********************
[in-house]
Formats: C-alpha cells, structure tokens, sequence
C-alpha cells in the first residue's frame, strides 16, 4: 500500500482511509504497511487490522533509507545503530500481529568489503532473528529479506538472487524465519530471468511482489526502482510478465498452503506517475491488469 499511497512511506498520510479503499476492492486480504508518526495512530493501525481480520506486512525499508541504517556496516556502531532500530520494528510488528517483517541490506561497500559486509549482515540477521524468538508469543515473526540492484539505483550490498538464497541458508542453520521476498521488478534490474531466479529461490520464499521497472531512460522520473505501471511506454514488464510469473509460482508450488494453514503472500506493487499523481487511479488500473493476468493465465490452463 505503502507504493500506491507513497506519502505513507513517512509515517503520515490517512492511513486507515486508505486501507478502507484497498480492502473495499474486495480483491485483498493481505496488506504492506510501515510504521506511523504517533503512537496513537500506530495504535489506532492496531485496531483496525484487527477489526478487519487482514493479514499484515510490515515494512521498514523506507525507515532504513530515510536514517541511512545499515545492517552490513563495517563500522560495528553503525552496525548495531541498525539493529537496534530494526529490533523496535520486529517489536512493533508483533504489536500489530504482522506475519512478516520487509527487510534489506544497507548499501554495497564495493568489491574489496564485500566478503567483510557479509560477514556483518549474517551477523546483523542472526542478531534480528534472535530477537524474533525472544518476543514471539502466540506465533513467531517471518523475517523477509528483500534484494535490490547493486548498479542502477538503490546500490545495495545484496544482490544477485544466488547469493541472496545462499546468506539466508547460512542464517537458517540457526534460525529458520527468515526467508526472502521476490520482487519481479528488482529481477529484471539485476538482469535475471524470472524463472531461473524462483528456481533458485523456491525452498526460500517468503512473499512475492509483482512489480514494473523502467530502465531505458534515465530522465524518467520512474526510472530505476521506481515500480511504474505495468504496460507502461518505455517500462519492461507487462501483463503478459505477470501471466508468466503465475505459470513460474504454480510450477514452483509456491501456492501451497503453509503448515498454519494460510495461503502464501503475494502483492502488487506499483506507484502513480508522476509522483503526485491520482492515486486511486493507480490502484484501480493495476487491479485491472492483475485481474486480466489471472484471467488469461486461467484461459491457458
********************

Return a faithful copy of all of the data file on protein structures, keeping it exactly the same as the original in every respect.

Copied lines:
[in-house]
Formats: C-alpha cells, structure tokens, sequence
C-alpha cells in the first residue's frame, strides 16, 4: 500500500482511509504497511487490522533509507545503530500481529568489503532473528529479506538472487524465519530471468511482489526502482510478465498452503506517475491488469 499511497512511506498520510479503499476492492486480504508518526495512530493501525481480520506486512525499508541504517556496516556502531532500530520494528510488528517483517541490506561497500559486509549482515540477521524468538508469543515473526540492484539505483550490498538464497541458508542453520521476498521488478534490474531466479529461490520464499521497472531512460522520473505501471511506454514488464510469473509460482508450488494453514503472500506493487499523481487511479488500473493476468493465465490452463 505503502507504493500506491507513497506519502505513507513517512509515517503520515490517512492511513486507515486508505486501507478502507484497498480492502473495499474486495480483491485483498493481505496488506504492506510501515510504521506511523504517533503512537496513537500506530495504535489506532492496531485496531483496525484487527477489526478487519487482514493479514499484515510490515515494512521498514523506507525507515532504513530515510536514517541511512545499515545492517552490513563495517563500522560495528553503525552496525548495531541498525539493529537496534530494526529490533523496535520486529517489536512493533508483533504489536500489530504482522506475519512478516520487509527487510534489506544497507548499501554495497564495493568489491574489496564485500566478503567483510557479509560477514556483518549474517551477523546483523542472526542478531534480528534472535530477537524474533525472544518476543514471539502466540506465533513467531517471518523475517523477509528483500534484494535490490547493486548498479542502477538503490546500490545495495545484496544482490544477485544466488547469493541472496545462499546468506539466508547460512542464517537458517540457526534460525529458520527468515526467508526472502521476490520482487519481479528488482529481477529484471539485476538482469535475471524470472524463472531461473524462483528456481533458485523456491525452498526460500517468503512473499512475492509483482512489480514494473523502467530502465531505458534515465530522465524518467520512474526510472530505476521506481515500480511504474505495468504496460507502461518505455517500462519492461507487462501483463503478459505477470501471466508468466503465475505459470513460474504454480510450477514452483509456491501456492501451497503453509503448515498454519494460510495461503502464501503475494502483492502488487506499483506507484502513480508522476509522483503526485491520482492515486486511486493507480490502484484501480493495476487491479485491472492483475485481474486480466489471472484471467488469461486461467484461459491457458